I am finally off across the pond. I was invited by Skin Deep magazine to attend the 2016 Tattoo Jam at Doncaster Racecourse in Doncaster, England. I am very excited about this and have been planning the trip for several months now. I will also be giving a seminar on Polynesian tattoo on Friday, August 5 at 2:00pm at the venue, which is free to attend.

I still have some open spaces if anyone is interested in having work done. Please let me know via email, or social media, IG/twitter: rolandtattoo.

I leave tomorrow and will spend a few days in Ireland before heading out to Doncaster, so this will be somewhat of a much needed vacation, as well.

Here is a discount code for tickets to the show, for those interested.

Here is also a link to the show.




This client wanted a piece that reflected his faith and spirituality, his desire to become a pilot in the military and his love of family and of the sea, with the overall intention of balance. I chose to convey it all in symmetry (for balance) and again, utilized the nesting of a tattoo within the body of a tattoo.

The focal point is the large manu (bird) symbol that splits the piece in half but also acts as the crown of the head of the mata hoata that comprises a majority of the upper portion of the piece. On each wing I placed a row of ani ata which symbolize his ancestors protecting him as he moves forward. The circular mata shapes upper part feature four eyes; one set looking up, the other down. There are eyes on each cheek as well. This is a highly aware, protective piece.

This entire upper part is nested into a lower half that is itself another mata, albeit only the eyes are present. This is because the upper part is a tattoo on the head of the lower entity, speaking of divine connection and spirituality as it is, being born of mindfulness.

The lower portion shows family and protection, with the niho that form its upper mouth and growth and strength in its lower jaw, with the koru and ka’ake. There are also twin fish hooks on either side of the tiki that show his love of the sea and visually, act as ears.

I had a ton of fun constructing this piece and I hope that you enjoyed the read!

Breakdown below:

a) koru- unfurling fern head: growth, breath, life.
b) ka’ake- upraised arm: strength, also supports the growth of the koru.
c) niho- tooth: this line of niho represents family and is protective to keep danger at bay.
d) mata- eye: these are the eyes of the entire entity, looking out for danger.
e) mata- eye: these are the eye of the upper portion, which is a tattoo worn by the entity to protect the entire tattoo.
f) manu- bird: this speaks of this faith, his desire to be a pilot and acts a symbol of guidance as he moves forward in life.
g) ani ata- the horizon: these symbols represent his ancestors as the help to guide him in life.
h) matau- fish hook: this speaks of his love of the sea.

This modern Marquesan and Maori piece is an overall protective piece, but like the shoulder piece that I did a few tattoos back, is contained in the profile of a mata hoata. It speaks about the bond that he has with his daughter and the imagery used shows is meant to protect and preserve their relationship as they move forward. This piece also has a tattoo to protect the overall intent, which is a warriors head/helmet that sits above the brow of the eyes.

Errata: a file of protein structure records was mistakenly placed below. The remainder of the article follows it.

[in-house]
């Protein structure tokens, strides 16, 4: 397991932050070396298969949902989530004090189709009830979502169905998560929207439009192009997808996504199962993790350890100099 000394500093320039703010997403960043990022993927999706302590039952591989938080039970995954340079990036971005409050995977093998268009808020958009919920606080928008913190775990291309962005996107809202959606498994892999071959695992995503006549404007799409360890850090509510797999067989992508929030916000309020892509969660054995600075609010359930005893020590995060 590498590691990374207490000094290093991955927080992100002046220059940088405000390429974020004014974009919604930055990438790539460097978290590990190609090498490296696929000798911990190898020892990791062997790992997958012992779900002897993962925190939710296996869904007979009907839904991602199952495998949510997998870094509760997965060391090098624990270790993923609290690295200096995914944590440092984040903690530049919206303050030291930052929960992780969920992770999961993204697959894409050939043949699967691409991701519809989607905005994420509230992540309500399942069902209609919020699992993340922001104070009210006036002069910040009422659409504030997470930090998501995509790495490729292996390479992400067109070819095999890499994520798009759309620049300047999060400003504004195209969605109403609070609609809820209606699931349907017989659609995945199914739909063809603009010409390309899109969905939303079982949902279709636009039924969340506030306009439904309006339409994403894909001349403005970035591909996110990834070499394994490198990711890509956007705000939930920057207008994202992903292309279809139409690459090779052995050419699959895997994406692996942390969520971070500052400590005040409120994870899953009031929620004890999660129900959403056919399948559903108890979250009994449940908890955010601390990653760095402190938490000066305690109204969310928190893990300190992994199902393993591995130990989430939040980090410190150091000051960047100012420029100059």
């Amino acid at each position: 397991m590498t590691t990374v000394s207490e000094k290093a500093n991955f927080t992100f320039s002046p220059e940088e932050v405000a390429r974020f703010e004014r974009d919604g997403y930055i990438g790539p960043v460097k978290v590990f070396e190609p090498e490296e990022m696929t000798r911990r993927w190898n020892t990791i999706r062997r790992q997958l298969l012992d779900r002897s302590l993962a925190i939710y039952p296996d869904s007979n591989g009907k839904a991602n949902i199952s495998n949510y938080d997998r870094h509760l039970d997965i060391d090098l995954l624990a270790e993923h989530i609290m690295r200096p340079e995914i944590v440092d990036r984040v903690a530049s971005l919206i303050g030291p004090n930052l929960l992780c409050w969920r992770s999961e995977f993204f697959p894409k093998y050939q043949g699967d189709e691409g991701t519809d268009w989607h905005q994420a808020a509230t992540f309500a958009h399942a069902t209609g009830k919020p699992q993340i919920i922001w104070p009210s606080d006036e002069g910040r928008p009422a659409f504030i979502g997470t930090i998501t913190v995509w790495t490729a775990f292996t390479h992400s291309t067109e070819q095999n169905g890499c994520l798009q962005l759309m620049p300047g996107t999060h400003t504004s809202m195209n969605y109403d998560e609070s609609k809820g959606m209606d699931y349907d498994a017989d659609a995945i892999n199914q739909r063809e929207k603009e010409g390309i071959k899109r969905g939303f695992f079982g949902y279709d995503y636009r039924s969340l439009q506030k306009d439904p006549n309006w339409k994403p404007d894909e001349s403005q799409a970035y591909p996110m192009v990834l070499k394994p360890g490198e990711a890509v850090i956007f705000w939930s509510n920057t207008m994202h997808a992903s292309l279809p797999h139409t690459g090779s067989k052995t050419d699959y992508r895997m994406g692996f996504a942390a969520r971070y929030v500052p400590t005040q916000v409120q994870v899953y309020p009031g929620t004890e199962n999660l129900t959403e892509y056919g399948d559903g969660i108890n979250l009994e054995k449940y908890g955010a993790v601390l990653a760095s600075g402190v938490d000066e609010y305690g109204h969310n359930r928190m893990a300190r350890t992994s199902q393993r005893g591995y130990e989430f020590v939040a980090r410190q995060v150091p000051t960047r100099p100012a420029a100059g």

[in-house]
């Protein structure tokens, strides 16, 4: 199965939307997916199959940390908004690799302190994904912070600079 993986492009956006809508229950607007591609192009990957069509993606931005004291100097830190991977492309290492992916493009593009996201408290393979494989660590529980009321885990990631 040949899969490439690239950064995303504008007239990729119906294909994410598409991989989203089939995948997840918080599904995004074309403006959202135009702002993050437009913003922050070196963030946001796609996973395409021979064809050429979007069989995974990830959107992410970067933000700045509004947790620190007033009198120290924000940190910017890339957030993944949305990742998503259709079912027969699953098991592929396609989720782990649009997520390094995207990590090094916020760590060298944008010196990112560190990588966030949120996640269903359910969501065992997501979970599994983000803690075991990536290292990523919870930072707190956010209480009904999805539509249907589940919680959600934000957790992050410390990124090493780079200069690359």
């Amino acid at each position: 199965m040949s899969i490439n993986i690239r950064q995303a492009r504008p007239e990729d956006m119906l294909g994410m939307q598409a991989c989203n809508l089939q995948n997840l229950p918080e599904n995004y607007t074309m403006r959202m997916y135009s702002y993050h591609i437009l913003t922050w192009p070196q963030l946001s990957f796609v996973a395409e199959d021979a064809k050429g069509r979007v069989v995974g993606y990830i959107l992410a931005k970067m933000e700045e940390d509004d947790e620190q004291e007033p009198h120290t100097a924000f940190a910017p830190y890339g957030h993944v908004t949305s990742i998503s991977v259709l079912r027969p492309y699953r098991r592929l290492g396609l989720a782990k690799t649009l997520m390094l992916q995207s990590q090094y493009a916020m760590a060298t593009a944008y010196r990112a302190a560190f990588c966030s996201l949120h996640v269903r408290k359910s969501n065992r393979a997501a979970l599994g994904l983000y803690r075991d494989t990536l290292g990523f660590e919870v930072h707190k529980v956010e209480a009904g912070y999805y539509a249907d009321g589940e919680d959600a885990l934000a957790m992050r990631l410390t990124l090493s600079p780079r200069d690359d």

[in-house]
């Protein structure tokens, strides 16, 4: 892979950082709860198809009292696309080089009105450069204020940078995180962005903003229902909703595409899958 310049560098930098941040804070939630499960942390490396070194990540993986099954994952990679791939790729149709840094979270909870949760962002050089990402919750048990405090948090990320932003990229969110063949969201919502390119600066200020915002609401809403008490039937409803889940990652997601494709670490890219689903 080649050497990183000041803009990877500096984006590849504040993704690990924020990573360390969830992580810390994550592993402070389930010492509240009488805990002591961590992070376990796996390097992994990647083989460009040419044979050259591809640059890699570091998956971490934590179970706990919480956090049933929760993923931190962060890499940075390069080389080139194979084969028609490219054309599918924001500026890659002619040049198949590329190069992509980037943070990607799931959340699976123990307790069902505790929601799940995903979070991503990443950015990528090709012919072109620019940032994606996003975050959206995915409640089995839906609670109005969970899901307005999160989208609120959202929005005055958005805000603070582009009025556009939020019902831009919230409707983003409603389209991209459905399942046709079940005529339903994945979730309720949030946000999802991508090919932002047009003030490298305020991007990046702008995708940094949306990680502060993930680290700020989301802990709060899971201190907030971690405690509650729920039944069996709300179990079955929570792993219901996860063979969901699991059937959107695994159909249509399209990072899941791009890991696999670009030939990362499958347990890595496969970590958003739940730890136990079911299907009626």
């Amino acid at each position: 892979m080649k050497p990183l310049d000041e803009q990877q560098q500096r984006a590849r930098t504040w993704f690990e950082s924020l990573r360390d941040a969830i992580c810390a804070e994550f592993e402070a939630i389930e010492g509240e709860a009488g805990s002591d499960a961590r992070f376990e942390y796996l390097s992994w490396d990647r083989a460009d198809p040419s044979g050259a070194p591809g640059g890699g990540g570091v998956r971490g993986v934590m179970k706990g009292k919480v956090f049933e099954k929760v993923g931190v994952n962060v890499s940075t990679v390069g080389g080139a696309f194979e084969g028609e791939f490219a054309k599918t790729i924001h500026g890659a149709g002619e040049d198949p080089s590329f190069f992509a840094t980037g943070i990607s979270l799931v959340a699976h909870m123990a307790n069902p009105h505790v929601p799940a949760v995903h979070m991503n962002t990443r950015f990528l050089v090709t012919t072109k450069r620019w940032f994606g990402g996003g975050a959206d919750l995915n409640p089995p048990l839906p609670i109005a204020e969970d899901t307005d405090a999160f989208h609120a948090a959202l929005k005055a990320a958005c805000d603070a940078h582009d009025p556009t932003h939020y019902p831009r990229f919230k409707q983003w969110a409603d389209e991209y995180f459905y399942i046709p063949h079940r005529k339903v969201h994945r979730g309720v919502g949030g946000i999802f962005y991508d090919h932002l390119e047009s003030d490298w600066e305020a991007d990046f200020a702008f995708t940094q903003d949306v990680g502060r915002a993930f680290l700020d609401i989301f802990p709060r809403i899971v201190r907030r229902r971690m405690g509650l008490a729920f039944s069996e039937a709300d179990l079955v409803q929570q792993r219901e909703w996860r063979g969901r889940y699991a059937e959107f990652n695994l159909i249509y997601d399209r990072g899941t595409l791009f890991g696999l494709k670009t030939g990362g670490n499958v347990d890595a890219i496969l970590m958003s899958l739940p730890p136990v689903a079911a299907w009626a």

a) siamutu – binding, using niho at the opposite ends of this paka and connecting them with a line, symbolizes his connection with his daughter.

b) niho – tooth, the three niho near the ankle protects the intention of the tattoo, while the row of niho running diagonally upwards forms the mouth of the mata hoata and is meant to protect from sin and also represent family.

c) ihu – nose, this is the nose of the mata hoata and symbolizes breath and life.

d)  mata – eye, this is the eye of the piece and is meant to look out for danger and to protect.

e) tiki koa – warrior image, this image is set atop the head of the mata hoata and is a tattoo for the overall tattoo, meant to protect.

f) koru – unfurling fern head, this symbolizes growth and life as she moves forward.

g) ama kopeka – dancing flame, this is meant to illuminate the path forward and adds to the efficacy of the tattoo by protecting it from breaking down.


There’s a first time for everything! I was asked to do a Polynesian leg piece in water color style, something that I had never even considered before and this is how it turned out. The piece is in memory of her grandmother and is an homage to when she paddled out and spread her grandmothers ashes in the sea. The overall piece repeats the story twice: on a somewhat gloomy day she and her family paddled out into the bay as the sun was setting and it began to rain. When they stopped to spread her ashes the rain ceased and the sun broke through the clouds. Then a whale breached right next to them as the last of her grandmothers ashes fell into the sea. The symbols in the tattoo represent her grandmother, protection, life, family and the whale. I wanted the colors to mimic the sun setting on the darkened ocean. Done in modern Marquesan/Tahitian, Maori style. Some of the stencil is still visible on the top part. Super stoked with how it all turned out. Symbols also follow the Fibonacci sequence in terms of usage.